Sunday, June 26, 2016

The Political Hurdles Facing a Carbon Tax – And How to Overcome Them

The Political Hurdles Facing a Carbon Tax – And How to Overcome Them
Vox, 26 April 2016, by David Roberts

While Roberts has written elsewhere about his reservations regarding carbon taxation, in this long and complex article he rhetorically accepts the premise of its importance, and discusses the politics of establishing a carbon tax.  He begins by noting that virtually all existing carbon taxes and cap-and-trade schemes set a price that is well below the likely “social cost of carbon” (SCC; very roughly estimated to be about $75/ton CO2).  This is, he argues, because of political constraints on carbon pricing: (1) concerns about regressive distributional impacts on the poor, (2) unwillingness on the part of citizens to pay the full SCC, and (3) opposition from fossil fuel interests.  The key to overcoming these political constraints, he thinks, is to look at what would be done with the carbon tax revenue.  Using the revenue to decrease other taxes, such as payroll and income taxes, substitutes a (regressive) carbon tax for existing (progressive) taxes, making constraint #1 even worse.  Fee-and-dividend might be more politically viable, since it directly addresses constraint #2, but Roberts states that polling indicates otherwise: there is much less support for fee-and-dividend than for devoting carbon tax revenues to renewable energy research.  Furthermore, whereas many decry cap-and-trade as “cap-and-giveaway”, and scorn the political compromises it involves, Roberts believes that those political compromises are precisely what makes cap-and-dividend politically possible, while fee-and-dividend is too ideologically pure to be politically viable.  Roberts ends by mentioning that a carbon price should be sold to voters by emphasizing the positive things that will be done with the revenue (which, by the way, will be funded by a tax on dirty fossil fuels), rather than by emphasizing the carbon tax itself (which, by the way, will be used to do a laundry list of positive things).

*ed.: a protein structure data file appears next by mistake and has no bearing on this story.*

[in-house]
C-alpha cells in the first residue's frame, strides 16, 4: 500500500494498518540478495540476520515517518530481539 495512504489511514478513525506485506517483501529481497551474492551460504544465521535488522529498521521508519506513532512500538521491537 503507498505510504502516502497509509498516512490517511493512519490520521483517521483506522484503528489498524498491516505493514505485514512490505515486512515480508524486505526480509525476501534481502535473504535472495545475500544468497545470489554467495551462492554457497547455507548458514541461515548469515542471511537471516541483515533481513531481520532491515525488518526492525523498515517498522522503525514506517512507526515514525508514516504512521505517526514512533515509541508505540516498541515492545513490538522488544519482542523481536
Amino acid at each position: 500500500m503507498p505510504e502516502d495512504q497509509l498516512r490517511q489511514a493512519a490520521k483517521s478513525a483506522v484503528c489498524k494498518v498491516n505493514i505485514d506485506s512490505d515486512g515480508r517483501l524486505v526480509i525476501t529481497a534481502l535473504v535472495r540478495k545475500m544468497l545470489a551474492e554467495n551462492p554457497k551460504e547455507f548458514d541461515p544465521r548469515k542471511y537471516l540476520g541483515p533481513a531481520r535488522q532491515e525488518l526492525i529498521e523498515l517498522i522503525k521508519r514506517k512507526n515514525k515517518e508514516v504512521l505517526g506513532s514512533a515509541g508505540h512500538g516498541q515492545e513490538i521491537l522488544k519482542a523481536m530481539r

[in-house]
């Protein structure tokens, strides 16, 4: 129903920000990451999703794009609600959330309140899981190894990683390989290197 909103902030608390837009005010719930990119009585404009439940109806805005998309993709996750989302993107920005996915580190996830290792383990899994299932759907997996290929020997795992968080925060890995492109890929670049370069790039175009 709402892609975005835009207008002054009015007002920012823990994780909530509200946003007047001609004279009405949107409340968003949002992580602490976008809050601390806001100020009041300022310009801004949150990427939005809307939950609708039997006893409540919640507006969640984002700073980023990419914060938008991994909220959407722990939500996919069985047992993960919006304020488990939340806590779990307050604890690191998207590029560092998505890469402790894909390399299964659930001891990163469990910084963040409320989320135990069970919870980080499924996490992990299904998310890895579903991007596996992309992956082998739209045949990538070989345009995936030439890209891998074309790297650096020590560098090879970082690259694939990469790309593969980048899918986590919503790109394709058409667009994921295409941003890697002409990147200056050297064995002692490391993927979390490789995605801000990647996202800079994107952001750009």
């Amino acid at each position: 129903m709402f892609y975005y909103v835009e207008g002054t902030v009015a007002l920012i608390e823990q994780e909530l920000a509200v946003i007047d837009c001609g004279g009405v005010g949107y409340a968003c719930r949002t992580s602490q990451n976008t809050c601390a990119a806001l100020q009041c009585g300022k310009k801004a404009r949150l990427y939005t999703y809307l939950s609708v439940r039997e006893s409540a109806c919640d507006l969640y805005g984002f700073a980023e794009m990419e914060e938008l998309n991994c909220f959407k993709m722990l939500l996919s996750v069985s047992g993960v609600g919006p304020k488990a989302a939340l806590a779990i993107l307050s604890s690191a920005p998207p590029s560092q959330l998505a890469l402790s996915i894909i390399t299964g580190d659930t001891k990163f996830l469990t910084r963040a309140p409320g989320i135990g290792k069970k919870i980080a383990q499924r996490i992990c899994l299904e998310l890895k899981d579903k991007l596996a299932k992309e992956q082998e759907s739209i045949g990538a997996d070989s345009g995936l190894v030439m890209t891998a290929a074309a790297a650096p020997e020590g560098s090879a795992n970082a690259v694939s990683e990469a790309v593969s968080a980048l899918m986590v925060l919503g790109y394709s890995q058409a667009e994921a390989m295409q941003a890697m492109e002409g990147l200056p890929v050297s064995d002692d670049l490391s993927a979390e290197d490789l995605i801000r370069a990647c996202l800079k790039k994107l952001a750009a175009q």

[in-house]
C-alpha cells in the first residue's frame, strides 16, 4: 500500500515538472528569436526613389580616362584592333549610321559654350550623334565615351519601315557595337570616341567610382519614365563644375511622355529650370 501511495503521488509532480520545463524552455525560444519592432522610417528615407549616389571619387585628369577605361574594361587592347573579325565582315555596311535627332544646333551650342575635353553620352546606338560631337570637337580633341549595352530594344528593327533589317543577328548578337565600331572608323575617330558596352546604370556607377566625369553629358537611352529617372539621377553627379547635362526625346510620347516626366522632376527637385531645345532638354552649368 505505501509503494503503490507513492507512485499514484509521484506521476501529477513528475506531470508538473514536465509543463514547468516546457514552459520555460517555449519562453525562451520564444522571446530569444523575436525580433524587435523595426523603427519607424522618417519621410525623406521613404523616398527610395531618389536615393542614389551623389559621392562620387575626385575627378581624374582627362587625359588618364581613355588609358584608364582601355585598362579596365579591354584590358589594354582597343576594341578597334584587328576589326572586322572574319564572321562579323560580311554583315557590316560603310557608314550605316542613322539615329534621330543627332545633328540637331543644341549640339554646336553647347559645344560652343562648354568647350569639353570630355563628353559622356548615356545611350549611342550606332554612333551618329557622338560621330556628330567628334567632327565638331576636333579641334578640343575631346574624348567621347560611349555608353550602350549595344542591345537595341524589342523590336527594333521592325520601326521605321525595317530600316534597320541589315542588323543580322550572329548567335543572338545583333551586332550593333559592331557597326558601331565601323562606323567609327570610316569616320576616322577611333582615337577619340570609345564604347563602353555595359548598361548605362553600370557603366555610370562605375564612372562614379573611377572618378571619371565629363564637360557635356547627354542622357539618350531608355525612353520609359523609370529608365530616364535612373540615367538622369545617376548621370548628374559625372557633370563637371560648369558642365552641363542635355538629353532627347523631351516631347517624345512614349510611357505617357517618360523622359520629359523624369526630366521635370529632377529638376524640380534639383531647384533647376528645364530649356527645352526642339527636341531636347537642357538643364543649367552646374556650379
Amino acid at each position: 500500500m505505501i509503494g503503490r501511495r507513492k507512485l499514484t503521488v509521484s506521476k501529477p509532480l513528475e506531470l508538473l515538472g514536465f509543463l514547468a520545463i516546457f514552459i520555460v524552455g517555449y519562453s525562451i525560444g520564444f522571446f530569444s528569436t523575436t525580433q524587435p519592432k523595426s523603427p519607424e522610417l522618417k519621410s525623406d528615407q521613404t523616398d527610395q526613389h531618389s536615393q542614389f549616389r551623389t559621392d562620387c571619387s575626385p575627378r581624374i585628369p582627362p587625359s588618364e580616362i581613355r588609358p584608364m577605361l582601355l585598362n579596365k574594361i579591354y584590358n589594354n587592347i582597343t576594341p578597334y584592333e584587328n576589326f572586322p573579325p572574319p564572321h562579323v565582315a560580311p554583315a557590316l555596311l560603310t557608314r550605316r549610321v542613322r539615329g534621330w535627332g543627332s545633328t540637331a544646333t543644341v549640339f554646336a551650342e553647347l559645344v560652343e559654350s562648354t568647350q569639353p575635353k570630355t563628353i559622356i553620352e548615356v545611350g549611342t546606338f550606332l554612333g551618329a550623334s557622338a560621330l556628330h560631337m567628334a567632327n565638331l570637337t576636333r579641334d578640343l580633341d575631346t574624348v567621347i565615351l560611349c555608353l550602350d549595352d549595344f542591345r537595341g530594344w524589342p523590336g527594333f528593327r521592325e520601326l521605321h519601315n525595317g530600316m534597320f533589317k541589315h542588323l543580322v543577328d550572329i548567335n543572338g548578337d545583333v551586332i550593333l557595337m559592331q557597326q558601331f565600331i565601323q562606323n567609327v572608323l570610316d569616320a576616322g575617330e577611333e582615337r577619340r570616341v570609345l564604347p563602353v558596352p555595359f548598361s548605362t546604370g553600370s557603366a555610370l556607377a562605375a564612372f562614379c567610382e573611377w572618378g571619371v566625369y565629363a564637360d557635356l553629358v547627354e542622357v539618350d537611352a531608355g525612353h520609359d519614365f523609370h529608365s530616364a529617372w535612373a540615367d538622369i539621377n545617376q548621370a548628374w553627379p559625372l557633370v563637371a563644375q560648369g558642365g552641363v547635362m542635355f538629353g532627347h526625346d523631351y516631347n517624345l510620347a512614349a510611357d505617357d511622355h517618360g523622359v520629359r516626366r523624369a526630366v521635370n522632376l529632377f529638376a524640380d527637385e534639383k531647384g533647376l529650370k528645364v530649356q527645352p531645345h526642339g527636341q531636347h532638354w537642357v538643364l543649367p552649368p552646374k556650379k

My take: This article is very well-considered and thought-provoking, and must be taken seriously if we are to avoid ending up with a carbon tax, which we want, but set so low that it makes little difference to climate change.  Roberts refers to polling data that he says indicate that only putting the tax revenue into renewables R&D has adequate public support (77%).  However, while the support for fee-and-dividend is much lower (44%), the opposition to fee-and-dividend (25%) is barely different from the opposition to renewables R&D (21%).  There are a great many people who have no opinion on fee-and-dividend, indicating a huge opportunity for education and outreach to raise positive awareness of this option.  Regarding his final point, about how to sell a carbon tax to voters, I would note that it applies equally well to fee-and-dividend too.  There has been a lot of buzz recently about a “universal basic income”: the idea of replacing existing welfare programs with a monthly check sent by the government to every citizen regardless of income, employment, or other circumstances.  It is a type of welfare program that, like fee-and-dividend, appears to have an unusual amount of bipartisan appeal, and appears to have the support of many economists and other experts.  I think that fee-and-dividend could be sold to voters as being, in effect, a universal basic income that happens to be funded, on the back end, with a tax on dirty fossil fuels.  This would place the emphasis, as Roberts suggests, on the positive things being done with the revenue, rather than on the tax; and as Roberts notes, “who wouldn’t love getting checks?”

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